Posts Tagged ‘Joba Chamberlain’

On Sunday, Joba Chamberlain threw 35 pitches, his second most ever in a relief appearance. On Tuesday, the Yankees placed him on the 15-day disabled list with flexor tendon soreness. Today, the team announced that the right hander will likely need Tommy John surgery.

Maybe it’s too simple to connect the dots, but Joe Girardi’s decision to let Chamberlain toil for so long in the series finale against the Angels was questionable at the time. When it was later revealed that Chamberlain’s arm “had been a little tender in the last couple of weeks”, the extended outing became an unmitigated lapse in judgment. Since the initial announcement of the DL stint, Girardi has maintained there was no relation between the injury and Chamberlain’s high pitch count, but the “coincidence” is hard to ignore.

Joba Chamberlain’s Pitch Count Distribution as a Reliever

Source: Baseball-reference.com

It’s impossible to say that Chamberlain’s ligament tear was directly the result of throwing 35 pitches on Sunday, but, considering his compromised health, it’s also impossible to defend the decision to let him do it. Ironically, after years of being so overly protective of their young right hander, the Yankees finally let their guard down and now will pay the price.

With the advancements in modern medicine, and the refinement in Tommy John surgery in particular, Chamberlain could very well come back even stronger than ever, but it is going to take at least 12 months to find out. In the meantime, the Yankees now have a two-man bullpen and no viable options to consistently cover the middle innings. So, the burden now falls upon Brian Cashman to either acquire a reliever or identify someone in the system who can fill the void. There’s no time to point fingers now, but as an organization, the Yankees shouldn’t be washing their hands either.

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(In addition to appearing at The Captain’s Blog, this post is also being syndicated at TheYankeeAnalysts).

Once upon a time, the Yankees had a promising young pitching prospect who was inexplicably converted into a late inning reliever. After a couple of seasons of disappointing results, however, many within the organization, not to mention the media and fans, began to question his mental makeup and body size. Eventually, there were indications that the team was looking to trade its once prized prospect, who had become tarnished because of his lack of development.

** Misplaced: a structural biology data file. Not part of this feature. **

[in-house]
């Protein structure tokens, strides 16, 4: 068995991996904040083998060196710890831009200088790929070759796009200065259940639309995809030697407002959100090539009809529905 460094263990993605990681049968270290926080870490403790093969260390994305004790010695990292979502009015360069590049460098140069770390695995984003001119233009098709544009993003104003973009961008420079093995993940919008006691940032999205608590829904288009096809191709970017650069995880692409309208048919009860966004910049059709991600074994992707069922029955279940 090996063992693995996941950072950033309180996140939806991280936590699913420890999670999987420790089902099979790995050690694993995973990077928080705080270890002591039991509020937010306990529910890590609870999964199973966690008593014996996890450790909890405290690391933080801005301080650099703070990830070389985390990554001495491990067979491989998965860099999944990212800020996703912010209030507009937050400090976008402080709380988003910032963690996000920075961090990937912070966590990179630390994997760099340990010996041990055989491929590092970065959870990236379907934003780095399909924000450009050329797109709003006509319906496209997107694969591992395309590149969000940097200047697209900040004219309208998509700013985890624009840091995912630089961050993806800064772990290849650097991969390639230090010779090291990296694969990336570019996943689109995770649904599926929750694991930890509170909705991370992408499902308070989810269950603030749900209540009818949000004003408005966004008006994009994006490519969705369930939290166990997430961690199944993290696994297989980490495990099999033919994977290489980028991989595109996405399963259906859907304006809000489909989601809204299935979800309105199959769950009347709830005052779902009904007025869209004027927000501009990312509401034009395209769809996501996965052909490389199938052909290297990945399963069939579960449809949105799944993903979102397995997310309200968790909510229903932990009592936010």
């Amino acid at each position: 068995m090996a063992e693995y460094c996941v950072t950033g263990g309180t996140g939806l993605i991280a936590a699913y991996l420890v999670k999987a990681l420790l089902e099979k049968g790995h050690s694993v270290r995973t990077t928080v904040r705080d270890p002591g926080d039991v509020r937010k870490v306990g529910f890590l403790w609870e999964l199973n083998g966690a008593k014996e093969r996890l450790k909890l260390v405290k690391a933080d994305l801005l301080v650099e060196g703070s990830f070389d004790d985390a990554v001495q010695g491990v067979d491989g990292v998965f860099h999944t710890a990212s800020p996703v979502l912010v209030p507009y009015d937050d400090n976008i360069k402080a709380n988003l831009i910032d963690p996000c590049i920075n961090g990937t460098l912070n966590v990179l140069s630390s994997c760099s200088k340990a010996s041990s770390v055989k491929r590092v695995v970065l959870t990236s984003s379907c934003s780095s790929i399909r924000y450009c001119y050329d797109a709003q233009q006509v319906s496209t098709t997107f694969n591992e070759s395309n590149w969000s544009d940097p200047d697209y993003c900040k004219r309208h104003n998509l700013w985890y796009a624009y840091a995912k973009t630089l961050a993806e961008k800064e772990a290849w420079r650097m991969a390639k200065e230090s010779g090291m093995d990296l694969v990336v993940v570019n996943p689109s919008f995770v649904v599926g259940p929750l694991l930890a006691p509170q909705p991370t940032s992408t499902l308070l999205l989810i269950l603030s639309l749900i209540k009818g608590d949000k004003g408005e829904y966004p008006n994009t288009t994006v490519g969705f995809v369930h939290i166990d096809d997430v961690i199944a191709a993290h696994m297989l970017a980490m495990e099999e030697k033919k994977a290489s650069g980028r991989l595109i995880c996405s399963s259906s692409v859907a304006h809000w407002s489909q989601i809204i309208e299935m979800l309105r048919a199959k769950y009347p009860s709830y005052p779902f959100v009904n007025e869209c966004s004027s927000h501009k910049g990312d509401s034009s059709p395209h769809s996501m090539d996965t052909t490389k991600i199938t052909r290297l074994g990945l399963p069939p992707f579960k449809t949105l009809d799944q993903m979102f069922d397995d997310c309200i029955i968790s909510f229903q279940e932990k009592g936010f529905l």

Best know as the scout who drafted Ron Guidry, Atley Donald was also a pretty good pitcher for the Yankees.

Although the parallels are similar, the story above is not about Joba Chamberlain. Rather, it is the tale of Ron Guidry’s early days with the Yankees.

The Yankees drafted Ron Guidry out of the University of Southwestern Louisiana in 1971. Despite barely being 150 pounds soaking wet, Guidry had developed a reputation as a terrific athlete, which attracted the attention of Yankees’ regional scout Atley Donald (whose Yankee record of 12 wins without a loss to start a season was broken by Guidry in 1978). The Yankees weren’t alone in their interest, however. In fact, every team but the Yankees and Reds contacted the hard throwing left hander during his college career, but only Donald seemed to realize that Guidry’s failure to enroll in USL’s spring semester made him eligible for the upcoming June draft. As a result, the Yankees came away with Guidry, making him the 67th overall selection in the third round.

Most Wins by a Yankees’ Pitcher to Start a Season, 1920-2010

Pitcher Start End G W IP ERA
Ron Guidry 4/13/1978 7/2/1978 13 13 108 1.50
Atley Donald 5/9/1939 7/25/1939 12 12 100 2.07
Tom Zachary 5/7/1929 9/24/1929 12 12 85.1 1.48
Steve Sundra 4/23/1939 9/20/1939 11 11 82.2 2.40
Aaron Small 7/20/2005 9/29/2005 10 10 57.2 3.43
Tommy John 4/8/1979 5/20/1979 9 9 71.1 1.51
Jim Coates 4/19/1960 6/29/1960 9 9 77.2 2.43
Whitey Ford 7/17/1950 9/25/1950 9 9 76.1 1.53
Orlando Hernandez 7/11/2004 9/11/2004 8 8 51 2.29
Bob Wickman 4/9/1993 6/20/1993 8 8 58.1 1.54

Source: Baseball-reference.com

Over his first three seasons, Guidry struggled with his command in the low minors, walking 147 men in only 214 innings. Meanwhile, the team had been bought by a brash new owner named George Steinbrenner, who jumped into the free agent pool head first. Instead of developing young players, particularly pitchers, Steinbrenner preferred to make a big splash by acquiring established veterans. So, the Yankees added names like Dick Tidrow, Rudy May and Pat Dobson to fill out their rotation and converted the slow-to-develop lefty into a reliever.


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